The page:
There is an increasing popularity getting a career in STEM (Science, technology, engineering and math) meaning there is an immense amount of competition to secure a job role in the sector. Those who are lucky enough to land themselves a job in STEM are some of the most sought-after employees in the business world. Drone technology for example, is constantly evolving meaning there is always the need for new research and insights into progression by employees in the STEM field.
In order to branch into the industry, it’s important you start doing the groundwork early enough. There are many ways you can prepare for a career in STEM and this article will give you all the information you need to boost your chances of success.
Study a course
It’s almost impossible to make it in the STEM sector if you haven’t got a relevant degree qualification. As university places are limited and competition is high, there is an alternative – studying a qualification online. This would be ideal for individuals who are struggling timewise for face-to-face study sessions or are working around their current job to change career paths.
One example of a relevant course in STEM is an electrical engineering degree online. The course integrates an array of modules and topics including the likes of design, signal processing and studies on cutting-edge technology. This course will provide you with a diversified skillset to work in any STEM area. Typical industries many graduates go into after studying this course include research and development, manufacturing and telecommunications.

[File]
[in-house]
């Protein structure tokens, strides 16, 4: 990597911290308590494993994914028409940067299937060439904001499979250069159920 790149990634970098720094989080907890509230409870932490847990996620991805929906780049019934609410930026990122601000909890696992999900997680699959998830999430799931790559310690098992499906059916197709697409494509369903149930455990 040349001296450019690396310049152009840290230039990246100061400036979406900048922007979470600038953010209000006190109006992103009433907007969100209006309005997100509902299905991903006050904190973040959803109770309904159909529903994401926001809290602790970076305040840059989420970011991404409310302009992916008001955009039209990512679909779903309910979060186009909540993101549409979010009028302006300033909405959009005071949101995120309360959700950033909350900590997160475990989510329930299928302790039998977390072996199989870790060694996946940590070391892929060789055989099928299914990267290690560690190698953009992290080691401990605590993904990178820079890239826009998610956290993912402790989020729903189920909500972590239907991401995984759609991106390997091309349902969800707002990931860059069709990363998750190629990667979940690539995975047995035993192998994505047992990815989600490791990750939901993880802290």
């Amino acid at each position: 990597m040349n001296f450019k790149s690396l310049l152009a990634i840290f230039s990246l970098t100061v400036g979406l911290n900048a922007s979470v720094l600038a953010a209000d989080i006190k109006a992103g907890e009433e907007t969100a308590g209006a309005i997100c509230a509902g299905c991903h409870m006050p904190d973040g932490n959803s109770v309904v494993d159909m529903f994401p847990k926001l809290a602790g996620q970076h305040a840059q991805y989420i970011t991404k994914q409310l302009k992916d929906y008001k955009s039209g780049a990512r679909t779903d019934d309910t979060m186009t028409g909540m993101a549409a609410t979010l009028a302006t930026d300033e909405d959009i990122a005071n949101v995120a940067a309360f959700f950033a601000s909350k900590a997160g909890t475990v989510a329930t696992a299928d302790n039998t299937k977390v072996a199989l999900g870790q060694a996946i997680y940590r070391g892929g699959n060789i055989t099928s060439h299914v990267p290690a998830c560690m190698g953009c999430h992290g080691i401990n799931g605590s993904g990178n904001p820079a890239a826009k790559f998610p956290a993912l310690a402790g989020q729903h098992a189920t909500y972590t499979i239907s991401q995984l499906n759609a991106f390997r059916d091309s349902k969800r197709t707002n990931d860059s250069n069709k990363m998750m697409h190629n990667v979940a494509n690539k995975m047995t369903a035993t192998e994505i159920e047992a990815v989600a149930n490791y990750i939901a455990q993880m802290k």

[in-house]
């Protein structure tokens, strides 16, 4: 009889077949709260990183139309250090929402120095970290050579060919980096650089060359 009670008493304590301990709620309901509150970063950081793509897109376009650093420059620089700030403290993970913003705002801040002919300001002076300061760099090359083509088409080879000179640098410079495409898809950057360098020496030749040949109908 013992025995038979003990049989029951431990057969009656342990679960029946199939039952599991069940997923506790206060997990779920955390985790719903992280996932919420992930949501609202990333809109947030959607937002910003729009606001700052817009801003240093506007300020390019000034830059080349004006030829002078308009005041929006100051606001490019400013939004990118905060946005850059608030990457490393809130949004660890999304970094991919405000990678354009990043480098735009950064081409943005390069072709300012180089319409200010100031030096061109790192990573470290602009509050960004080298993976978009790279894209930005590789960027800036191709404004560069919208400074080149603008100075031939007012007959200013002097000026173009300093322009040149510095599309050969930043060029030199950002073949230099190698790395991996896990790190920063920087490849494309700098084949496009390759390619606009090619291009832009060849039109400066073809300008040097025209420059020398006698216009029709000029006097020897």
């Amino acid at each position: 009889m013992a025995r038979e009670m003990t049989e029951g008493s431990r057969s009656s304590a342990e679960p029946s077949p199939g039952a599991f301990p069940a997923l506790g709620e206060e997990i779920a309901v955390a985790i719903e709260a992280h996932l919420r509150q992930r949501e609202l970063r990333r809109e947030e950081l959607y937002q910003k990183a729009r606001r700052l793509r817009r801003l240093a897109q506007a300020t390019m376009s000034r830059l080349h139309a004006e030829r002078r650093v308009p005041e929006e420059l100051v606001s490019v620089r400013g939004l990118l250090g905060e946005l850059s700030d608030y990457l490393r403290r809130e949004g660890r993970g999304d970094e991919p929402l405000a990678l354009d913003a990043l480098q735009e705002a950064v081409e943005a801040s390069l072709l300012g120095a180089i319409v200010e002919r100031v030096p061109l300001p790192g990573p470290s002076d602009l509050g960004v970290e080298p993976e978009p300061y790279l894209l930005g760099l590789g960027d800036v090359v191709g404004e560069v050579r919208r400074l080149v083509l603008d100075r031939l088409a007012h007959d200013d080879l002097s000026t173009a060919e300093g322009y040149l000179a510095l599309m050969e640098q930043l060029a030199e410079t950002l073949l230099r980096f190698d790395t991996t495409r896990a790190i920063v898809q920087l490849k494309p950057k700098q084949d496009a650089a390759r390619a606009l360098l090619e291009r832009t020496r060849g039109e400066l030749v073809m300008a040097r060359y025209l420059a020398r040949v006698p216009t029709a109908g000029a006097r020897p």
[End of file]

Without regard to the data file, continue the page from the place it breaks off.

There are many STEM-related opportunities you can get involved with upon first starting out. It’s all about doing the research to find them and working out which sector of STEM is best for you. Testing the waters will give you an idea on whether working in STEM is the ideal career plan for you, before making any commitments and will also be a valuable extra for your resume.
It can be difficult to find work experience before graduating from university, but it is possible if you look in the right places. The opening could be as easy as asking family and friends whether they know anyone in the sector who would be willing to offer you a short-term voluntary work placement, or you may even ask your school if they know of any past students working in STEM they could put you in contact with.
Some work experience examples include:
If you fail to find any opportunities – don’t be too disheartened. Why not set up your very own STEM discussion group at school, where you could share research and findings with one another and learn about their interests in science, technology, engineering, and math. Employers will find it impressive that you’re passionate enough to carry out STEM research in your own time.
Keep up to date with news
One of the best things you can do to boost your prospects in STEM would be to keep up to date with all of the industry news to give you a better understanding of your chosen field. There are various resources online to follow STEM news or read up on blogs discussing developments in STEM. You may also like to subscribe to STEM magazines or visit your local library regularly to see whether new research-based books have come in.